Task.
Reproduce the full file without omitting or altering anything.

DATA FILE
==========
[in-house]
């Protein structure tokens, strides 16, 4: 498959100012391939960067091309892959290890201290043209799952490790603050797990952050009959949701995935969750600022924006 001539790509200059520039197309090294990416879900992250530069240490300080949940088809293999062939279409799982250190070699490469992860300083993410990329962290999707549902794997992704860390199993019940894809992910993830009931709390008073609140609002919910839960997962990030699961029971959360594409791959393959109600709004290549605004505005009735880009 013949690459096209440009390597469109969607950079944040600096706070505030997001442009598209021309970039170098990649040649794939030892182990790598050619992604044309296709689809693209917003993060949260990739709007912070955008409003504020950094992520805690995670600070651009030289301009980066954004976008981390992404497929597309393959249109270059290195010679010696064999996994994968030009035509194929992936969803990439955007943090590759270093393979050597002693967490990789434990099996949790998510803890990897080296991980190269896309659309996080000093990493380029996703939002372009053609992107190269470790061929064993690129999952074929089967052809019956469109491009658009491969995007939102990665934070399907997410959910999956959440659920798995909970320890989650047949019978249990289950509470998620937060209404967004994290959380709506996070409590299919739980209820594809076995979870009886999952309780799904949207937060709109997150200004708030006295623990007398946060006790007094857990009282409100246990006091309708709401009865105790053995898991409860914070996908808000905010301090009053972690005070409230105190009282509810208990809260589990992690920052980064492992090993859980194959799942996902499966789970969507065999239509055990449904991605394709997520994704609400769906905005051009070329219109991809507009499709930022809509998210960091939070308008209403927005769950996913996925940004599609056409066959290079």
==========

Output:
[in-house]
């Protein structure tokens, strides 16, 4: 498959100012391939960067091309892959290890201290043209799952490790603050797990952050009959949701995935969750600022924006 001539790509200059520039197309090294990416879900992250530069240490300080949940088809293999062939279409799982250190070699490469992860300083993410990329962290999707549902794997992704860390199993019940894809992910993830009931709390008073609140609002919910839960997962990030699961029971959360594409791959393959109600709004290549605004505005009735880009 013949690459096209440009390597469109969607950079944040600096706070505030997001442009598209021309970039170098990649040649794939030892182990790598050619992604044309296709689809693209917003993060949260990739709007912070955008409003504020950094992520805690995670600070651009030289301009980066954004976008981390992404497929597309393959249109270059290195010679010696064999996994994968030009035509194929992936969803990439955007943090590759270093393979050597002693967490990789434990099996949790998510803890990897080296991980190269896309659309996080000093990493380029996703939002372009053609992107190269470790061929064993690129999952074929089967052809019956469109491009658009491969995007939102990665934070399907997410959910999956959440659920798995909970320890989650047949019978249990289950509470998620937060209404967004994290959380709506996070409590299919739980209820594809076995979870009886999952309780799904949207937060709109997150200004708030006295623990007398946060006790007094857990009282409100246990006091309708709401009865105790053995898991409860914070996908808000905010301090009053972690005070409230105190009282509810208990809260589990992690920052980064492992090993859980194959799942996902499966789970969507065999239509055990449904991605394709997520994704609400769906905005051009070329219109991809507009499709930022809509998210960091939070308008209403927005769950996913996925940004599609056409066959290079």